Is Facial Recognition Really Such a Bad Idea? - Security Boulevard

Is Facial Recognition Really Such a Bad Idea?

The use and misuse of facial recognition technology

A picture paints a thousand words, so they say, and in the tech world, an image of your face can be used for everything from law enforcement to access control. Facial recognition has finally come of age and companies and governments across the world are not just exploring but implementing the capabilities that facial recognition systems offer.

Facial recognition can be viewed as the ultimate biometric – after all, your face is a representation of you as a person and it makes psychological sense, as much as technical, to use it to perform digital tasks related to your identity. Facial recognition systems combining a number of variables based on facial characteristics to determine the identity of an individual. Facial recognition is big business too, with the market worth expected to be valued at $7.76 billion by 2022. (1)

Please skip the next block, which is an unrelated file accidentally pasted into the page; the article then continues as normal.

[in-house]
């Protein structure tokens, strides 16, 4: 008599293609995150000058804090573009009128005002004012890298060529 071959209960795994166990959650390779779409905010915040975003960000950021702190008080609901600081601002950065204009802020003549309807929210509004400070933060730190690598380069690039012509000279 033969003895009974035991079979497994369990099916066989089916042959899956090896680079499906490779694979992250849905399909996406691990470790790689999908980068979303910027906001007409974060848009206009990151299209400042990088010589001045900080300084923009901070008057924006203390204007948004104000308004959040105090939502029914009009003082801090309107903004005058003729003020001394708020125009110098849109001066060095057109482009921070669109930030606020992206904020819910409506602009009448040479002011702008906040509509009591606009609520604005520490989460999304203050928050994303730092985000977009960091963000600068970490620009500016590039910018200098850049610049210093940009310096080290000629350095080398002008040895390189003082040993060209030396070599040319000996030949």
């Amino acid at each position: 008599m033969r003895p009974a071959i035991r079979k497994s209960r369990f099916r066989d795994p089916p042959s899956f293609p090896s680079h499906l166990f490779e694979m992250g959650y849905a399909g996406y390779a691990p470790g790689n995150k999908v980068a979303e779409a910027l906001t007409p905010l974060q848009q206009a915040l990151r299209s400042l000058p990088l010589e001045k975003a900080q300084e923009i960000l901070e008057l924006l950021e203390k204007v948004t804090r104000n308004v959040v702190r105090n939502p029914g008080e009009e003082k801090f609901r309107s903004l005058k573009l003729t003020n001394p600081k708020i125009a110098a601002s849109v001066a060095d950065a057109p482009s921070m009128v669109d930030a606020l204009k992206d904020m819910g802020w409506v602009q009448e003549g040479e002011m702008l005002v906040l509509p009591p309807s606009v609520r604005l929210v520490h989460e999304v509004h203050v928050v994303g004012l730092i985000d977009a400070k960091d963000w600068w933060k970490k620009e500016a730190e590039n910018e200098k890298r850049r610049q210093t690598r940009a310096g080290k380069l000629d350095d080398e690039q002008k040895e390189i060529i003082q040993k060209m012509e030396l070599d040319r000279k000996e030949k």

But facial recognition technology is no stranger to controversy. Recently, the Amazon Facial recognition platform, Rekognition, was found to have incorrectly identified 28 congress members as known criminals. And facial recognition, by definition, has privacy implications and smacks of the totalitarian “Big Brother” from the book 1984. This sort of view is strengthened by research from Georgetown University which found that one in two American adults is included in a law enforcement facial recognition system. (2)

In this article, I’ll take a look at the sort of facial recognition applications we are seeing that are a positive force for the use of the technology. I’ll also, conversely look at why we perhaps need to be cautious when we use powerful and intimate technologies like facial recognition.

Where is Facial Recognition Being Used Across the World?

Facial recognition technology is being used as an access control measure for a number of services. This (Read more...)

*** This is a Security Bloggers Network syndicated blog from InfoSec Resources authored by Susan Morrow. Read the original post at: